Experience is the best teacher. No amount of textbook theory can prepare you for a community engagement solving a social problem that is very complex and rarely follow a neat paradigm of solutions. With the help of staunch community leaders and brave volunteers, I completed the diversity project and generated strong positive feedback from all those people -women, children, youth, faith leaders, churches, businesses, and whole host of other important actors in the community. While we hope that there are significant sustainable outcomes from the project, one thing that was very clear from the onset, the office where the project was birthed and the people who rallied behind it were the same people working towards social cohesion and intercultural understanding until now. Not surprising, right?
Promoting and advocating for diversity and intercultural harmony calls for courage. In the midst of polarization, division, and hatred that are around us, we can take comfort that it is better to light a candle than to curse the darkness. Let us be that light.
For fellow travelers in the intercultural engagement journey, here are some of the lessons learned as a food for thought.
1. Creatively work through the systems- whether it’s the political, cultural, institutional, religious, generational, organizational, etc., including hierarchies, philosophies and other surprises. These systems are present and operating in the lives of people and communities. Navigate carefully. While it is easy to criticize and point the blame, it is beneficial to be constructive and solutions-oriented.
2. Gather support from the outside, inside, out there, in here, and all around. It is better to form weird alliances than to fight alone. Listen to everyone that has a story to tell. Keep your eyes and ears open at all times. You will never know what can possibly get produced with ideas that are not censored just because it doesn’t come from the top. Maximize interconnectivity.
To be continued.............................
Looking for new people to appoint on your boards, committees, and commissions for next year? Why not take a closer look on how you can diversify the board to attract the best set of talent.
We all know the benefits of a diversified group of people that are aligned on a specific task, goal, project or mandate. Intelligent organizations harness, cultivate, and encourage this diversification in order that the fruits of real collaboration, creativity, and non-linear thinking are reaped.
Some of these benefits are:
1. Diverse Boards bring added value and competence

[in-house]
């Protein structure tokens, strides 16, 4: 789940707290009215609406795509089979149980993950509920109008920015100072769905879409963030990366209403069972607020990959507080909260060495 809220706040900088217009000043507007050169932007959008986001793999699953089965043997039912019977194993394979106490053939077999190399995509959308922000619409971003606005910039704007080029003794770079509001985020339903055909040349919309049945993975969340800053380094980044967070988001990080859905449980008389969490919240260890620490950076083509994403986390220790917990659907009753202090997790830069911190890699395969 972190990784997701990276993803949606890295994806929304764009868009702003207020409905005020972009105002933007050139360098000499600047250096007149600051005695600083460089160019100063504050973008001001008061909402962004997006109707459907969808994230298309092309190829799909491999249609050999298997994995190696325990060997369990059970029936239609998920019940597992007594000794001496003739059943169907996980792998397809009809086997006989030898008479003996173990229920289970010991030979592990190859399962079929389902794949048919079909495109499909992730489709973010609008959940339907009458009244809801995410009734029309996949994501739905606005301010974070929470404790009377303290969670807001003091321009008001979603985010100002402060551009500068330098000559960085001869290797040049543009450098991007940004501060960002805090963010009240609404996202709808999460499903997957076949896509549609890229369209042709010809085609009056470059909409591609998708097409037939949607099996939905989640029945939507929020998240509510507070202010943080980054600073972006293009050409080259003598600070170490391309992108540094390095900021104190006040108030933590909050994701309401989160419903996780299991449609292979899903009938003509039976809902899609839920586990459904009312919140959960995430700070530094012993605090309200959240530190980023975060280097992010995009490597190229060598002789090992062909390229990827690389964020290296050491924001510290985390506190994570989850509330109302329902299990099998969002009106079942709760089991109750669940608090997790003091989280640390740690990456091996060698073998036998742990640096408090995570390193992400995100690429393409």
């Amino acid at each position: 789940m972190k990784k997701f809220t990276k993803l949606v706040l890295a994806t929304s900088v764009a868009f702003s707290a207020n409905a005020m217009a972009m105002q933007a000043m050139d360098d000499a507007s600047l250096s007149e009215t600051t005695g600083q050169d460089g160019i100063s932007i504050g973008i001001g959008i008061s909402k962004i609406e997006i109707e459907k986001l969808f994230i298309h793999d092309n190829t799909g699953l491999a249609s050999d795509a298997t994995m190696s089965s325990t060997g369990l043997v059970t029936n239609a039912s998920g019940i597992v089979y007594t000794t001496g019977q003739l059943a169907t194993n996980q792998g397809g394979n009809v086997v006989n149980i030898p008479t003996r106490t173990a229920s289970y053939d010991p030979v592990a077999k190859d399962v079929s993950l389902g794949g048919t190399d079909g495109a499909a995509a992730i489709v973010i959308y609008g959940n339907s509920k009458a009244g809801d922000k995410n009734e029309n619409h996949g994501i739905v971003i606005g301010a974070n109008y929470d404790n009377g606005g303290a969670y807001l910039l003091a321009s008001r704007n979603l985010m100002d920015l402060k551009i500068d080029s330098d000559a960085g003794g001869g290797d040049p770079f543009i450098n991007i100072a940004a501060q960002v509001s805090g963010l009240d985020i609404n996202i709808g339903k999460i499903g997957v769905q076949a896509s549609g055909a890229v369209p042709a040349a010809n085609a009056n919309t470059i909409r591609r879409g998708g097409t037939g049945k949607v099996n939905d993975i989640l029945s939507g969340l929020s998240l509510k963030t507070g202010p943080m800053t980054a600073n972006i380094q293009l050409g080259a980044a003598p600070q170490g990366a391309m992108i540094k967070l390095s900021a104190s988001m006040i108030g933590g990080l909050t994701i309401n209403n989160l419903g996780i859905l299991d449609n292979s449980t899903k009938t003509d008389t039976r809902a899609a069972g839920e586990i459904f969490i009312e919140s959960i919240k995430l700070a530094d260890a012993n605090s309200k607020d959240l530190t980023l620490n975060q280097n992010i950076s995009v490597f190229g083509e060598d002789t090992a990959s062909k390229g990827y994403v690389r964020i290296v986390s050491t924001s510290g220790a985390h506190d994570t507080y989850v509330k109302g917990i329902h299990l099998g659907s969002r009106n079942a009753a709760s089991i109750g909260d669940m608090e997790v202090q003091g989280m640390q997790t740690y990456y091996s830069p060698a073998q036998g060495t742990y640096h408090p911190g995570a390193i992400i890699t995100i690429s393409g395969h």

Boards that come from diverse backgrounds in terms of age, ethnicity, faith, ability, educational attainment, occupation and socio-economic level have a differentiated understanding of the social realities that civic and voluntary organizations face on a day-to-day basis. They are keen in generating solutions to complex problems through creative appraisal and through their own exposure from their ethno-cultural or social environments. These cultural and social intelligence add a dimension to creative problem solving and collective decision-making work.
2. Diverse Boards expand the horizon of the organization
Organizations undergoing strategic planning or long-term organizational change management can benefit from a diverse set of committee members. They provide the “eyes and ears” of the organization from the wider communities of practitioners and a strategic outreach to the expertise, experience and contacts the organization needs in order to achieve its strategic/business plan and projects. With the right combination of expertise in the Board, the organization will have the potential to ‘stretch’ itself to be flexible and viable especially during financial hardship and/or leadership/organizational crisis.
3.Diverse Boards challenge the status quo
Diverse boards bring to the table a variety of perspectives that may challenge the ‘usual’ way of doing and looking at issues. They are confident about their experiences, perspectives, and insights coming from their unique backgrounds and life/work experiences that will bring to bear in formulating new paradigms of practice and skills necessary to navigate governance and leadership issues as they arise.
4. Diverse Board is a project of the whole organization
The Executives and the members of the organization should endeavor to find the right mix of diversity within their Board at a given time. It takes conscientiously effort in bringing the combination of expertise, experience, and diverse backgrounds that will complement the organizations’ capacity and ability to manage change in a sustainable way. The organization should be ready and able to embrace a diversifying set of governance leaders that are equally empowered to make change happen. This diversification can take years until its place is secured in the values and best practice of the organization.
Are you ready to take on a diverse board? Is your organization ready to reap the rewards from it? Not yet, check out my next blog on what to do.